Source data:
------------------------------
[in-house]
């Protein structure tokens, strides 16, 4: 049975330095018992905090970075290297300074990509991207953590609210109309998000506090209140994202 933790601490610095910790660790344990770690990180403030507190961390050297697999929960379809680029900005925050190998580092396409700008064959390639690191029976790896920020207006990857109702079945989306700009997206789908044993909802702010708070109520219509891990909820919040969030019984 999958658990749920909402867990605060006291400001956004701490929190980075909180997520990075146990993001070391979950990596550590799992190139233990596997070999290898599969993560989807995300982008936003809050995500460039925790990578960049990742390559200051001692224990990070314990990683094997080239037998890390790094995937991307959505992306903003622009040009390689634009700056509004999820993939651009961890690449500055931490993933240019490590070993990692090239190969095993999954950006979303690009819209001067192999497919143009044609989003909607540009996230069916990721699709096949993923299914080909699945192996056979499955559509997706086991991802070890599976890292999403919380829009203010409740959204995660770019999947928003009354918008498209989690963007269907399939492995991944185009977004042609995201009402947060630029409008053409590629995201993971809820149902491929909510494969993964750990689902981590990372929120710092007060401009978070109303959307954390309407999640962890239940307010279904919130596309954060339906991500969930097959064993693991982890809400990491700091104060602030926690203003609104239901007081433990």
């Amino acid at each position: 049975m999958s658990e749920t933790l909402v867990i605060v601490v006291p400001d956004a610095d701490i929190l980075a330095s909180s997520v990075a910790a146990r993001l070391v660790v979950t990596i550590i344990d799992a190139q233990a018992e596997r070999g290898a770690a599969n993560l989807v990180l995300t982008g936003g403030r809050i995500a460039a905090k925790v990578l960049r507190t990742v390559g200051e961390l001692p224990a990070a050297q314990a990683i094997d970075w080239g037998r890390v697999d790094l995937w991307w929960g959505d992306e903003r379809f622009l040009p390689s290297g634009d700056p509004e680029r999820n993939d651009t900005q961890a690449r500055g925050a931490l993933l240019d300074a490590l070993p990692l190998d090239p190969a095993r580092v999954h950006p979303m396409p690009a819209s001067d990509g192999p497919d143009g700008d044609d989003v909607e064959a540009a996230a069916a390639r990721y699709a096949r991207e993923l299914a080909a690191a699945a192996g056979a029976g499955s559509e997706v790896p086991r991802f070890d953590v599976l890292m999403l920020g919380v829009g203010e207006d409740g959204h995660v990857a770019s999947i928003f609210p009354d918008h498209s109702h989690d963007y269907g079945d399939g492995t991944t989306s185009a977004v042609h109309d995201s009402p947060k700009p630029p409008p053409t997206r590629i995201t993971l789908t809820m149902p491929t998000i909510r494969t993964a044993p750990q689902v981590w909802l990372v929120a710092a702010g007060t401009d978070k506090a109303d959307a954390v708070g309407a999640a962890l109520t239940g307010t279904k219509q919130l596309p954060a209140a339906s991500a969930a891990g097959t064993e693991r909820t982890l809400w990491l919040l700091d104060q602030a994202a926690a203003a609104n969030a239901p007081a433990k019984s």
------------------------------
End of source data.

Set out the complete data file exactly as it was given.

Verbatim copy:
[in-house]
């Protein structure tokens, strides 16, 4: 049975330095018992905090970075290297300074990509991207953590609210109309998000506090209140994202 933790601490610095910790660790344990770690990180403030507190961390050297697999929960379809680029900005925050190998580092396409700008064959390639690191029976790896920020207006990857109702079945989306700009997206789908044993909802702010708070109520219509891990909820919040969030019984 999958658990749920909402867990605060006291400001956004701490929190980075909180997520990075146990993001070391979950990596550590799992190139233990596997070999290898599969993560989807995300982008936003809050995500460039925790990578960049990742390559200051001692224990990070314990990683094997080239037998890390790094995937991307959505992306903003622009040009390689634009700056509004999820993939651009961890690449500055931490993933240019490590070993990692090239190969095993999954950006979303690009819209001067192999497919143009044609989003909607540009996230069916990721699709096949993923299914080909699945192996056979499955559509997706086991991802070890599976890292999403919380829009203010409740959204995660770019999947928003009354918008498209989690963007269907399939492995991944185009977004042609995201009402947060630029409008053409590629995201993971809820149902491929909510494969993964750990689902981590990372929120710092007060401009978070109303959307954390309407999640962890239940307010279904919130596309954060339906991500969930097959064993693991982890809400990491700091104060602030926690203003609104239901007081433990």
């Amino acid at each position: 049975m999958s658990e749920t933790l909402v867990i605060v601490v006291p400001d956004a610095d701490i929190l980075a330095s909180s997520v990075a910790a146990r993001l070391v660790v979950t990596i550590i344990d799992a190139q233990a018992e596997r070999g290898a770690a599969n993560l989807v990180l995300t982008g936003g403030r809050i995500a460039a905090k925790v990578l960049r507190t990742v390559g200051e961390l001692p224990a990070a050297q314990a990683i094997d970075w080239g037998r890390v697999d790094l995937w991307w929960g959505d992306e903003r379809f622009l040009p390689s290297g634009d700056p509004e680029r999820n993939d651009t900005q961890a690449r500055g925050a931490l993933l240019d300074a490590l070993p990692l190998d090239p190969a095993r580092v999954h950006p979303m396409p690009a819209s001067d990509g192999p497919d143009g700008d044609d989003v909607e064959a540009a996230a069916a390639r990721y699709a096949r991207e993923l299914a080909a690191a699945a192996g056979a029976g499955s559509e997706v790896p086991r991802f070890d953590v599976l890292m999403l920020g919380v829009g203010e207006d409740g959204h995660v990857a770019s999947i928003f609210p009354d918008h498209s109702h989690d963007y269907g079945d399939g492995t991944t989306s185009a977004v042609h109309d995201s009402p947060k700009p630029p409008p053409t997206r590629i995201t993971l789908t809820m149902p491929t998000i909510r494969t993964a044993p750990q689902v981590w909802l990372v929120a710092a702010g007060t401009d978070k506090a109303d959307a954390v708070g309407a999640a962890l109520t239940g307010t279904k219509q919130l596309p954060a209140a339906s991500a969930a891990g097959t064993e693991r909820t982890l809400w990491l919040l700091d104060q602030a994202a926690a203003a609104n969030a239901p007081a433990k019984s």